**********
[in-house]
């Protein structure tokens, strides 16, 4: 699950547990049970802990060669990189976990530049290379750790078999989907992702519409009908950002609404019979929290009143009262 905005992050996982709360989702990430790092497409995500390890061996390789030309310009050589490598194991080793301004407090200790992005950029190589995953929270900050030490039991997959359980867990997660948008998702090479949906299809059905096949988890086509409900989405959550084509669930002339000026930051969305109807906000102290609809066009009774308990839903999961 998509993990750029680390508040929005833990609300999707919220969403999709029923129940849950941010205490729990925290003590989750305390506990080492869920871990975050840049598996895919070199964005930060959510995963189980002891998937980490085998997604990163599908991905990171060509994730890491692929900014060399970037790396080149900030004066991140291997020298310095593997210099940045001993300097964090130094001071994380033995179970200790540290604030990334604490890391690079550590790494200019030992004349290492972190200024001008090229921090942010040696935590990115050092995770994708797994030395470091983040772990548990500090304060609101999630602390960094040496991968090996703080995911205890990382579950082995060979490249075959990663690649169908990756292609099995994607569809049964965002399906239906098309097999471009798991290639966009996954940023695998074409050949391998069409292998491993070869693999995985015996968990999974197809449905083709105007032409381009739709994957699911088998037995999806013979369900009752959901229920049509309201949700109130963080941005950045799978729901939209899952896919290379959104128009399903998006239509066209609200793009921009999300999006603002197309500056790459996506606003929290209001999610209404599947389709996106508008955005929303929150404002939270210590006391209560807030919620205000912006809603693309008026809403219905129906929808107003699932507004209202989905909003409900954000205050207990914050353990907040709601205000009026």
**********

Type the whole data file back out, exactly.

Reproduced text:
[in-house]
């Protein structure tokens, strides 16, 4: 699950547990049970802990060669990189976990530049290379750790078999989907992702519409009908950002609404019979929290009143009262 905005992050996982709360989702990430790092497409995500390890061996390789030309310009050589490598194991080793301004407090200790992005950029190589995953929270900050030490039991997959359980867990997660948008998702090479949906299809059905096949988890086509409900989405959550084509669930002339000026930051969305109807906000102290609809066009009774308990839903999961 998509993990750029680390508040929005833990609300999707919220969403999709029923129940849950941010205490729990925290003590989750305390506990080492869920871990975050840049598996895919070199964005930060959510995963189980002891998937980490085998997604990163599908991905990171060509994730890491692929900014060399970037790396080149900030004066991140291997020298310095593997210099940045001993300097964090130094001071994380033995179970200790540290604030990334604490890391690079550590790494200019030992004349290492972190200024001008090229921090942010040696935590990115050092995770994708797994030395470091983040772990548990500090304060609101999630602390960094040496991968090996703080995911205890990382579950082995060979490249075959990663690649169908990756292609099995994607569809049964965002399906239906098309097999471009798991290639966009996954940023695998074409050949391998069409292998491993070869693999995985015996968990999974197809449905083709105007032409381009739709994957699911088998037995999806013979369900009752959901229920049509309201949700109130963080941005950045799978729901939209899952896919290379959104128009399903998006239509066209609200793009921009999300999006603002197309500056790459996506606003929290209001999610209404599947389709996106508008955005929303929150404002939270210590006391209560807030919620205000912006809603693309008026809403219905129906929808107003699932507004209202989905909003409900954000205050207990914050353990907040709601205000009026």